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If Anime Can Save Science Outreach, It Will Look Like This

The views expressed are those of the author and are not necessarily those of Scientific American.

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Guilty © Yuumei - shown here under the guidelines set out in her FAQ page.

Guilty, by Yummei a.k.a. Wenquing Yan is simply a stunning and extraordinary work of art in an attempt to raise ecological awareness about pollution in the oceans.

Painted in a realistic and anime blended style, the lighting, complicated colours create an almost idealized version of reality. Yuumei says about the piece,

“Education is the best cure. Many people don’t watch what they eat simply because they’re unaware of the environmental damage humans are causing. People need to understand that helping the environment is simply helping themselves.”

It’s not often in the riotous, delightfully chaotic community that is deviantArt that you see an artist post a list of ecological problems and solutions, with links to sources. The links range from Greenpeace, to the Monterey Bay Aquarium, to Scientific American’s own Extinction Countdown, among others. From Yuumei’s bio page, she describes herself as, “a Practice of Art major at UC Berkeley with a focus on environmentalism and cyber activism.”

While some readers may wonder why any focus on anime style is appearing on a science blog, it could not be more appropriate for science communication. One of the most powerful avenues for bringing people closer to scientific information is in the visuals. Anime’s conquering not only of North American culture, but the world is a perfect way to engage many people of all ages. Imagine an issue of Scientific American, Discover, or Nature with an anime cover. When science communicators look for new ways to broaden outreach, tapping into one of the most potent artistic styles of the last 50 years should be on the table.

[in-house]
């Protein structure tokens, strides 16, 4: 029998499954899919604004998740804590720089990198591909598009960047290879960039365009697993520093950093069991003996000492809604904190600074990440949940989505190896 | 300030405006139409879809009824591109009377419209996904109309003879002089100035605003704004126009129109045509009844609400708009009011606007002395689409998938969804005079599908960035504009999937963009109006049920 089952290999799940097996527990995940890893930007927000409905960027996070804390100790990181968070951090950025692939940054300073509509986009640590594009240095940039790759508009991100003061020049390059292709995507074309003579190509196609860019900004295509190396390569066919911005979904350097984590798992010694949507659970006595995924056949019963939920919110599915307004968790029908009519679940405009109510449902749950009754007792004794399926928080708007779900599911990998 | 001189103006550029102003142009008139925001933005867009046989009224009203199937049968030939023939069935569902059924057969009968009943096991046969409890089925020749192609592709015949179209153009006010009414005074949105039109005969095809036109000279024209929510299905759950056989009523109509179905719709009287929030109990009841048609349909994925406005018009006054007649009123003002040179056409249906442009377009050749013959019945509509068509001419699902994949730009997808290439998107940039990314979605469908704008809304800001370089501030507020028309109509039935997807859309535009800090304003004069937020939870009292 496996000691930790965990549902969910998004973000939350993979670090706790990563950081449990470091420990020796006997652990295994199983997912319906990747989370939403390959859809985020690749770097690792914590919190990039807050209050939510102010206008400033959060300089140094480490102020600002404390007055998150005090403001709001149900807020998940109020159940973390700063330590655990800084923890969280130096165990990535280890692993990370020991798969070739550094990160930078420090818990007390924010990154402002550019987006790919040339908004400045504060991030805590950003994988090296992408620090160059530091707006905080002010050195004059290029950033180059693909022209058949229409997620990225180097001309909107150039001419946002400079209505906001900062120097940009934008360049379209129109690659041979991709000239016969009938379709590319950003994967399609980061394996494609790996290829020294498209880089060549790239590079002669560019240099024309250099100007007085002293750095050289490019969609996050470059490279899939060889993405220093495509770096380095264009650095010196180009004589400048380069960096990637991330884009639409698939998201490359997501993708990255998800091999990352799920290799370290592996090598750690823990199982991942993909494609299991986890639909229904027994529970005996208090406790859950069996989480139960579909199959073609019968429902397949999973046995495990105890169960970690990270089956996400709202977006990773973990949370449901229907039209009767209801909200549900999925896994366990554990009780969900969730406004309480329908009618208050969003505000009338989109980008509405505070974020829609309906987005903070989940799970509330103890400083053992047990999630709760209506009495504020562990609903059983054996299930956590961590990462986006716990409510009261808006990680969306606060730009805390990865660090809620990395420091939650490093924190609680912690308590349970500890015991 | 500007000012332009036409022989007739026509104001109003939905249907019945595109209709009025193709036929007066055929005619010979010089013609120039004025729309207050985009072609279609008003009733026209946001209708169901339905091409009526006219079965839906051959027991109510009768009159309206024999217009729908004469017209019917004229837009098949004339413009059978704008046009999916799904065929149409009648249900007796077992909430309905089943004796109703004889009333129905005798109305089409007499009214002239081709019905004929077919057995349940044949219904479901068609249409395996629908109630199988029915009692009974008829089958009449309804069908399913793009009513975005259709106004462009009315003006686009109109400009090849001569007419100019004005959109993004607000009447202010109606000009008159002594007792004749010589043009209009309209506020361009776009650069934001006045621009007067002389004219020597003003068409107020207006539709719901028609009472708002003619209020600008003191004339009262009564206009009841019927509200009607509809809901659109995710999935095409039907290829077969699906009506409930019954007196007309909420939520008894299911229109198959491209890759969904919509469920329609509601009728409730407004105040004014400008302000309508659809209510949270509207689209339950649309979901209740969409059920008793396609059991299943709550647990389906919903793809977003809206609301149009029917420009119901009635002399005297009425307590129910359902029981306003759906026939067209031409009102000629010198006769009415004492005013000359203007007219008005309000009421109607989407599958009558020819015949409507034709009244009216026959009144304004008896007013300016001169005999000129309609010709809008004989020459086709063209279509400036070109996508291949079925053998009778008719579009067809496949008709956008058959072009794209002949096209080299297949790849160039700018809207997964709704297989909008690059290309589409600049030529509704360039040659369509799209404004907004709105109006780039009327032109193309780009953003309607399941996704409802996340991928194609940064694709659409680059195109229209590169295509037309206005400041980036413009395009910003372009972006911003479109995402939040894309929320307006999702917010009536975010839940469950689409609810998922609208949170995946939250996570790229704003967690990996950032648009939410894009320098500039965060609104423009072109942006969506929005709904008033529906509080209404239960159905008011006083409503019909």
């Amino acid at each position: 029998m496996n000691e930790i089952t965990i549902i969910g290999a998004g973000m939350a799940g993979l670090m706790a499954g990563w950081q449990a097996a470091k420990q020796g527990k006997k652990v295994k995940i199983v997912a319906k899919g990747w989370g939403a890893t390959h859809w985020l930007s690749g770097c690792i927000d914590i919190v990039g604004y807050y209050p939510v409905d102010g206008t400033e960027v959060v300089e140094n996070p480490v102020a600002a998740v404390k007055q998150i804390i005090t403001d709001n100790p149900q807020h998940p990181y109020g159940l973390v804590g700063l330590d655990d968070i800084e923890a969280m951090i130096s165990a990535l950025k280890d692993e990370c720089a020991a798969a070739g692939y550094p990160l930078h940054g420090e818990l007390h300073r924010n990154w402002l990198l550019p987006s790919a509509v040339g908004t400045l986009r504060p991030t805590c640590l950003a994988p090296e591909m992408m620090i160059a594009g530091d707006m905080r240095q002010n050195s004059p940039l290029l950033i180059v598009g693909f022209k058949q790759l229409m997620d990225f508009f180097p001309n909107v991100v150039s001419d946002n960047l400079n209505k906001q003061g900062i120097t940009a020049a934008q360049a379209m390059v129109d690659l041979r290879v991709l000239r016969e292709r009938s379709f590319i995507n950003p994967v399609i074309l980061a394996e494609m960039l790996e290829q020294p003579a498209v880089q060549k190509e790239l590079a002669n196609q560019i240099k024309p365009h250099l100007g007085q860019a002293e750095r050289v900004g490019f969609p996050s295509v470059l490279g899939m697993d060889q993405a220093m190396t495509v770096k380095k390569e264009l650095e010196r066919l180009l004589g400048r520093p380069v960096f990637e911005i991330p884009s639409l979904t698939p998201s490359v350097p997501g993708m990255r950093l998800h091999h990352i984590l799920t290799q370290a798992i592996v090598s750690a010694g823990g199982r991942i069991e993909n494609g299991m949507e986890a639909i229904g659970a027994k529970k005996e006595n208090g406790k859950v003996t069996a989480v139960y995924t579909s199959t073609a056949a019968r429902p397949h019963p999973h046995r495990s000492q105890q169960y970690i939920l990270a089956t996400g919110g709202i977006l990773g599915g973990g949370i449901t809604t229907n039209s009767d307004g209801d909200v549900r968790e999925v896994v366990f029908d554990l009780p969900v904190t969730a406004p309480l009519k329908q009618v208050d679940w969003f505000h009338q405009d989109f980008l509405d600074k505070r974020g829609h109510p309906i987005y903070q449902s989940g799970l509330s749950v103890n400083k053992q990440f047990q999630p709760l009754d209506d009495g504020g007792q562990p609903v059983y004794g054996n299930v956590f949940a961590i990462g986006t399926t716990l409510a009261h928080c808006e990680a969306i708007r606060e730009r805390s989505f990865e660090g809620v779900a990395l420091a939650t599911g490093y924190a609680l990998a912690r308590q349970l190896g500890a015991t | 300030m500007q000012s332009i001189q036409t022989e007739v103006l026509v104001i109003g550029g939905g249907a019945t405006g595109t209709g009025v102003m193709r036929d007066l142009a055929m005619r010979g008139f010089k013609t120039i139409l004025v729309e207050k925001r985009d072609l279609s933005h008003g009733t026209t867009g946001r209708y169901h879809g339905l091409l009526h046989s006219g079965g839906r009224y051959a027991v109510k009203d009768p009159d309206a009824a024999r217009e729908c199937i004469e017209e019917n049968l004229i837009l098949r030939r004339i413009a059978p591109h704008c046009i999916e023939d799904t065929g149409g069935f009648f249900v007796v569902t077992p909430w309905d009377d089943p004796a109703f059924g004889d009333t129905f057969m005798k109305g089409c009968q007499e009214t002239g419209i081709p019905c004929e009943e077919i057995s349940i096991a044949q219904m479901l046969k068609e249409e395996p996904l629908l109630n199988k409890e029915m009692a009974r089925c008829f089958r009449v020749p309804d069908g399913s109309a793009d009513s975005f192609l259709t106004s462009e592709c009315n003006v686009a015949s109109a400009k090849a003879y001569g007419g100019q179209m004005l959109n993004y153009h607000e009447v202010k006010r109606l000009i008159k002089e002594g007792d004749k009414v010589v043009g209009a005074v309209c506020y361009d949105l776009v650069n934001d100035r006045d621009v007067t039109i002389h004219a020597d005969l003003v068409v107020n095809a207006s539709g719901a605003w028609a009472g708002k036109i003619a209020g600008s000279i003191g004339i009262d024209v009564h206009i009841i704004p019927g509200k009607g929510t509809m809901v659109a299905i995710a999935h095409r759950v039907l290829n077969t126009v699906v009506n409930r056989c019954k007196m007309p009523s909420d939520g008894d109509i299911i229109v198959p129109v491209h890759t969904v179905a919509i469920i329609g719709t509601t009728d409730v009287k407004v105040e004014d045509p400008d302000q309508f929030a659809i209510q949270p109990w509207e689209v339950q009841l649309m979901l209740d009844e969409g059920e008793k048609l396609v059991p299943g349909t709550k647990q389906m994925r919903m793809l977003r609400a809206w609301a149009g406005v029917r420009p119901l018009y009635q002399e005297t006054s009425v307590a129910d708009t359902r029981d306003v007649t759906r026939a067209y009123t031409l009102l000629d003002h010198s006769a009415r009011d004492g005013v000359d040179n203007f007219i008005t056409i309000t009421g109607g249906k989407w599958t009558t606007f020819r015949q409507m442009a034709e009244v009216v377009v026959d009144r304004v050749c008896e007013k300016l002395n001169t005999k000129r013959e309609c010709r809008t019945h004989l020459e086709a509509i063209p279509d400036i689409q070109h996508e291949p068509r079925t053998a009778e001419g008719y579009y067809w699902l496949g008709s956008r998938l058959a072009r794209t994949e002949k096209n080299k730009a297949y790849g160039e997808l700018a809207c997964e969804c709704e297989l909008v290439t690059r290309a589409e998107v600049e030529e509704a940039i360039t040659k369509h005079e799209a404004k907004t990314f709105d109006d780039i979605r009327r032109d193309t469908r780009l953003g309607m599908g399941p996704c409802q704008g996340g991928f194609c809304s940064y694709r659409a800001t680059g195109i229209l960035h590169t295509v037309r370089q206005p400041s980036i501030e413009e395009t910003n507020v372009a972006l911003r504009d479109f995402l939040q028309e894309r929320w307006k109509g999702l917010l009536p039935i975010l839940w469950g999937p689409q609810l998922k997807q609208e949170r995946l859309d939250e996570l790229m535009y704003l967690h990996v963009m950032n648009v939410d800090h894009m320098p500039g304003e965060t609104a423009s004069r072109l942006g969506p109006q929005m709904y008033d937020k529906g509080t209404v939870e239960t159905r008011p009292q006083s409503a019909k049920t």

If you’re not sure I’m right about that, consider: Yuumei’s work has over 9 million pageviews on deviantArt, and this piece alone has been favourited over 48,000 times and commented on over 2,500 times in the year since it was posted. That’s a lot of potential to click on the links to science sites that Yuumei included.

And besides, just look at this piece. Stunning.

Find more of Yuumei’s work on


Every day in September, we’re bringing you new posts from the world of SciArt. On this day last year, Kalliopi posted Cuckoos, Nightjars and Pootoos…yes, Pootoos! with artwork by Roger Tory Peterson that was up for auction.

Glendon Mellow About the Author: Glendon Mellow is a fine artist, illustrator and tattoo designer working in oil and digital media based in Toronto, Canada. He tweets @FlyingTrilobite and is on Instagram. You can see Glendon's work-in-progress at The Flying Trilobite blog and portfolio at Follow on Twitter @symbiartic.

The views expressed are those of the author and are not necessarily those of Scientific American.

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